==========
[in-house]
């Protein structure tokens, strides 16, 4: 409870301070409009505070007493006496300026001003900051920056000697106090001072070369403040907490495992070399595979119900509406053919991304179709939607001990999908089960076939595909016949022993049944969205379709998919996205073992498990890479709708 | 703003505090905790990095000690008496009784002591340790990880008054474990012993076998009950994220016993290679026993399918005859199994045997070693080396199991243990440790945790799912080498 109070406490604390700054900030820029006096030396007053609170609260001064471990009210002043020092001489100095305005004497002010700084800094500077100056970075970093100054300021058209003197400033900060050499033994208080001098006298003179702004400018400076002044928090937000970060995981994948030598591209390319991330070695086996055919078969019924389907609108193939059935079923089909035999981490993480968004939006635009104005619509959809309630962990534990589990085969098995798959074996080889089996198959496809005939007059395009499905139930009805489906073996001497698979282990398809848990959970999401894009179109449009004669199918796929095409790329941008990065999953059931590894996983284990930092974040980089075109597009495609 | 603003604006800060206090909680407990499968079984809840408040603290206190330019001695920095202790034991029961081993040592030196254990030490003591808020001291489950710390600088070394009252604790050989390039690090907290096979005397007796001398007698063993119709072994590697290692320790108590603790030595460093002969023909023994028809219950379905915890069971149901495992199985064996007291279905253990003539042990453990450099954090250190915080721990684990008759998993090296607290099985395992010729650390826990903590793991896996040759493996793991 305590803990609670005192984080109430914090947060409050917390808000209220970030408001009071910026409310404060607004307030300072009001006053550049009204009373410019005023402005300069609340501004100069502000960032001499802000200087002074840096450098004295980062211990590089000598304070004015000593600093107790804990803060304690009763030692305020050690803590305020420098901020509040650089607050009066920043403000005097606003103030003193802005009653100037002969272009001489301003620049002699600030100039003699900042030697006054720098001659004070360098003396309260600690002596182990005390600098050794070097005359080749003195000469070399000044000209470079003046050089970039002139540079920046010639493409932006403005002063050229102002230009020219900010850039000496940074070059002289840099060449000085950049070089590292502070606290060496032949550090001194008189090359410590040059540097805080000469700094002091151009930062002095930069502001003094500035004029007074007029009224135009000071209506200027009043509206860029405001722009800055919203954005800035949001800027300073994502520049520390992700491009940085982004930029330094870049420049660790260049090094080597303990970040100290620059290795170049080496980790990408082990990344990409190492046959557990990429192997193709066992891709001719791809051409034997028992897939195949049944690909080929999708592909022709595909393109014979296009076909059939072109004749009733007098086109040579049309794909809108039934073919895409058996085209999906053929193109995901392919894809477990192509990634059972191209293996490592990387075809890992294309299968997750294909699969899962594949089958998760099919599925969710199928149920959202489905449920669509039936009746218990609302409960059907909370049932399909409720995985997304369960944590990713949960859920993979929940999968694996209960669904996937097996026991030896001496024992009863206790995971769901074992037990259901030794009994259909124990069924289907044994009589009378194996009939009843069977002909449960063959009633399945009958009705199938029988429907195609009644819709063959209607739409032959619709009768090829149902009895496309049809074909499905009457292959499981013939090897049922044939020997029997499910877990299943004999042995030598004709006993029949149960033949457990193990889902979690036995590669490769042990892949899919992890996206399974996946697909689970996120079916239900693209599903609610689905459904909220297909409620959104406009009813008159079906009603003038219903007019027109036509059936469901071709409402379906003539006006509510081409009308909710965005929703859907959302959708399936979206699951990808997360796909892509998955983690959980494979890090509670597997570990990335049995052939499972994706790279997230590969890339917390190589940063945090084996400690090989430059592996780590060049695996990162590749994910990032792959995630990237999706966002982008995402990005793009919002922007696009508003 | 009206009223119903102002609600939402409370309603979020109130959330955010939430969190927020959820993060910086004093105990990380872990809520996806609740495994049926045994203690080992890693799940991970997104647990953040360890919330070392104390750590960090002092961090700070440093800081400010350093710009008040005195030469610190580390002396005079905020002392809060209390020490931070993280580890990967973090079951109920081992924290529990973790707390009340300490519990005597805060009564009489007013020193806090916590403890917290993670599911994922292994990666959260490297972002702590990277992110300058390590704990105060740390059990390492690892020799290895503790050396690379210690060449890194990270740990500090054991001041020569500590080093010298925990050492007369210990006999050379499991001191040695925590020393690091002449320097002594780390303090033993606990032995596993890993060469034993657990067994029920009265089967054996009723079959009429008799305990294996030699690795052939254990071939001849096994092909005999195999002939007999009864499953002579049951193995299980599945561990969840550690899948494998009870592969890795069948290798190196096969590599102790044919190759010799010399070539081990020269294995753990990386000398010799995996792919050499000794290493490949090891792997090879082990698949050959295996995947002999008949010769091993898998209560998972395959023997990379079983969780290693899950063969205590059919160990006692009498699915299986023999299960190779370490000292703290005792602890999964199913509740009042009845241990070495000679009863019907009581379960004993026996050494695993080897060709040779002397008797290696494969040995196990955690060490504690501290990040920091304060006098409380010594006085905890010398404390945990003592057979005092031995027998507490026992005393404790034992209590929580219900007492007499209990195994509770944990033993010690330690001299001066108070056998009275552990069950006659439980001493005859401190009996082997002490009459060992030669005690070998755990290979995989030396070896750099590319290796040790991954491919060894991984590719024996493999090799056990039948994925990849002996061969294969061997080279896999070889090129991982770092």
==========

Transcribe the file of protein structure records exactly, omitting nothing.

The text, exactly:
[in-house]
């Protein structure tokens, strides 16, 4: 409870301070409009505070007493006496300026001003900051920056000697106090001072070369403040907490495992070399595979119900509406053919991304179709939607001990999908089960076939595909016949022993049944969205379709998919996205073992498990890479709708 | 703003505090905790990095000690008496009784002591340790990880008054474990012993076998009950994220016993290679026993399918005859199994045997070693080396199991243990440790945790799912080498 109070406490604390700054900030820029006096030396007053609170609260001064471990009210002043020092001489100095305005004497002010700084800094500077100056970075970093100054300021058209003197400033900060050499033994208080001098006298003179702004400018400076002044928090937000970060995981994948030598591209390319991330070695086996055919078969019924389907609108193939059935079923089909035999981490993480968004939006635009104005619509959809309630962990534990589990085969098995798959074996080889089996198959496809005939007059395009499905139930009805489906073996001497698979282990398809848990959970999401894009179109449009004669199918796929095409790329941008990065999953059931590894996983284990930092974040980089075109597009495609 | 603003604006800060206090909680407990499968079984809840408040603290206190330019001695920095202790034991029961081993040592030196254990030490003591808020001291489950710390600088070394009252604790050989390039690090907290096979005397007796001398007698063993119709072994590697290692320790108590603790030595460093002969023909023994028809219950379905915890069971149901495992199985064996007291279905253990003539042990453990450099954090250190915080721990684990008759998993090296607290099985395992010729650390826990903590793991896996040759493996793991 305590803990609670005192984080109430914090947060409050917390808000209220970030408001009071910026409310404060607004307030300072009001006053550049009204009373410019005023402005300069609340501004100069502000960032001499802000200087002074840096450098004295980062211990590089000598304070004015000593600093107790804990803060304690009763030692305020050690803590305020420098901020509040650089607050009066920043403000005097606003103030003193802005009653100037002969272009001489301003620049002699600030100039003699900042030697006054720098001659004070360098003396309260600690002596182990005390600098050794070097005359080749003195000469070399000044000209470079003046050089970039002139540079920046010639493409932006403005002063050229102002230009020219900010850039000496940074070059002289840099060449000085950049070089590292502070606290060496032949550090001194008189090359410590040059540097805080000469700094002091151009930062002095930069502001003094500035004029007074007029009224135009000071209506200027009043509206860029405001722009800055919203954005800035949001800027300073994502520049520390992700491009940085982004930029330094870049420049660790260049090094080597303990970040100290620059290795170049080496980790990408082990990344990409190492046959557990990429192997193709066992891709001719791809051409034997028992897939195949049944690909080929999708592909022709595909393109014979296009076909059939072109004749009733007098086109040579049309794909809108039934073919895409058996085209999906053929193109995901392919894809477990192509990634059972191209293996490592990387075809890992294309299968997750294909699969899962594949089958998760099919599925969710199928149920959202489905449920669509039936009746218990609302409960059907909370049932399909409720995985997304369960944590990713949960859920993979929940999968694996209960669904996937097996026991030896001496024992009863206790995971769901074992037990259901030794009994259909124990069924289907044994009589009378194996009939009843069977002909449960063959009633399945009958009705199938029988429907195609009644819709063959209607739409032959619709009768090829149902009895496309049809074909499905009457292959499981013939090897049922044939020997029997499910877990299943004999042995030598004709006993029949149960033949457990193990889902979690036995590669490769042990892949899919992890996206399974996946697909689970996120079916239900693209599903609610689905459904909220297909409620959104406009009813008159079906009603003038219903007019027109036509059936469901071709409402379906003539006006509510081409009308909710965005929703859907959302959708399936979206699951990808997360796909892509998955983690959980494979890090509670597997570990990335049995052939499972994706790279997230590969890339917390190589940063945090084996400690090989430059592996780590060049695996990162590749994910990032792959995630990237999706966002982008995402990005793009919002922007696009508003 | 009206009223119903102002609600939402409370309603979020109130959330955010939430969190927020959820993060910086004093105990990380872990809520996806609740495994049926045994203690080992890693799940991970997104647990953040360890919330070392104390750590960090002092961090700070440093800081400010350093710009008040005195030469610190580390002396005079905020002392809060209390020490931070993280580890990967973090079951109920081992924290529990973790707390009340300490519990005597805060009564009489007013020193806090916590403890917290993670599911994922292994990666959260490297972002702590990277992110300058390590704990105060740390059990390492690892020799290895503790050396690379210690060449890194990270740990500090054991001041020569500590080093010298925990050492007369210990006999050379499991001191040695925590020393690091002449320097002594780390303090033993606990032995596993890993060469034993657990067994029920009265089967054996009723079959009429008799305990294996030699690795052939254990071939001849096994092909005999195999002939007999009864499953002579049951193995299980599945561990969840550690899948494998009870592969890795069948290798190196096969590599102790044919190759010799010399070539081990020269294995753990990386000398010799995996792919050499000794290493490949090891792997090879082990698949050959295996995947002999008949010769091993898998209560998972395959023997990379079983969780290693899950063969205590059919160990006692009498699915299986023999299960190779370490000292703290005792602890999964199913509740009042009845241990070495000679009863019907009581379960004993026996050494695993080897060709040779002397008797290696494969040995196990955690060490504690501290990040920091304060006098409380010594006085905890010398404390945990003592057979005092031995027998507490026992005393404790034992209590929580219900007492007499209990195994509770944990033993010690330690001299001066108070056998009275552990069950006659439980001493005859401190009996082997002490009459060992030669005690070998755990290979995989030396070896750099590319290796040790991954491919060894991984590719024996493999090799056990039948994925990849002996061969294969061997080279896999070889090129991982770092």